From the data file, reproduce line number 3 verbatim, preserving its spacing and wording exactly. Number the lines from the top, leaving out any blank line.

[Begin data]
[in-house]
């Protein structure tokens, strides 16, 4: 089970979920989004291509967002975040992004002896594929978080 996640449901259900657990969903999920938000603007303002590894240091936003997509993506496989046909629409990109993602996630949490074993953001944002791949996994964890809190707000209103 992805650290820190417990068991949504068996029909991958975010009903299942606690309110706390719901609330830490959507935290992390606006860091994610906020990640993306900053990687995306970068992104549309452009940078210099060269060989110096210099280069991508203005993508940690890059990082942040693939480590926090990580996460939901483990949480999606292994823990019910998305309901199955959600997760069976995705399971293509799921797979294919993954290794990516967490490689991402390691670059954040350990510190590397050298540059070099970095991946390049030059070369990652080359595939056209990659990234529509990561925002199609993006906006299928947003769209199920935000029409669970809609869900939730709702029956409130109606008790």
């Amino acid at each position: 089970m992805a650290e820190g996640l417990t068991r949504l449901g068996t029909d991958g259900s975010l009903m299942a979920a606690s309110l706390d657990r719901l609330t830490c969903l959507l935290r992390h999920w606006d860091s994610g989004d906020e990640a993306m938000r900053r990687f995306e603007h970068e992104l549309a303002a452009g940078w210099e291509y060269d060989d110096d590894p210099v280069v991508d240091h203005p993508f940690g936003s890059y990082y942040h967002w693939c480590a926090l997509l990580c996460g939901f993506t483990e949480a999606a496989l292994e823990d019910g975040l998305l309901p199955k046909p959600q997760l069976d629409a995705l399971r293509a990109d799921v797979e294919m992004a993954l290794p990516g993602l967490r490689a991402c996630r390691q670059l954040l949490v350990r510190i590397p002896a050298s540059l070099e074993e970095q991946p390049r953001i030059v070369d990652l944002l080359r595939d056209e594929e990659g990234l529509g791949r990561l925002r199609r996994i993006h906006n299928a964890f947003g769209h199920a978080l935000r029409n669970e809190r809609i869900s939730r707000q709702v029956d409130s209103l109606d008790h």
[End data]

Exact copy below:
């Amino acid at each position: 089970m992805a650290e820190g996640l417990t068991r949504l449901g068996t029909d991958g259900s975010l009903m299942a979920a606690s309110l706390d657990r719901l609330t830490c969903l959507l935290r992390h999920w606006d860091s994610g989004d906020e990640a993306m938000r900053r990687f995306e603007h970068e992104l549309a303002a452009g940078w210099e291509y060269d060989d110096d590894p210099v280069v991508d240091h203005p993508f940690g936003s890059y990082y942040h967002w693939c480590a926090l997509l990580c996460g939901f993506t483990e949480a999606a496989l292994e823990d019910g975040l998305l309901p199955k046909p959600q997760l069976d629409a995705l399971r293509a990109d799921v797979e294919m992004a993954l290794p990516g993602l967490r490689a991402c996630r390691q670059l954040l949490v350990r510190i590397p002896a050298s540059l070099e074993e970095q991946p390049r953001i030059v070369d990652l944002l080359r595939d056209e594929e990659g990234l529509g791949r990561l925002r199609r996994i993006h906006n299928a964890f947003g769209h199920a978080l935000r029409n669970e809190r809609i869900s939730r707000q709702v029956d409130s209103l109606d008790h």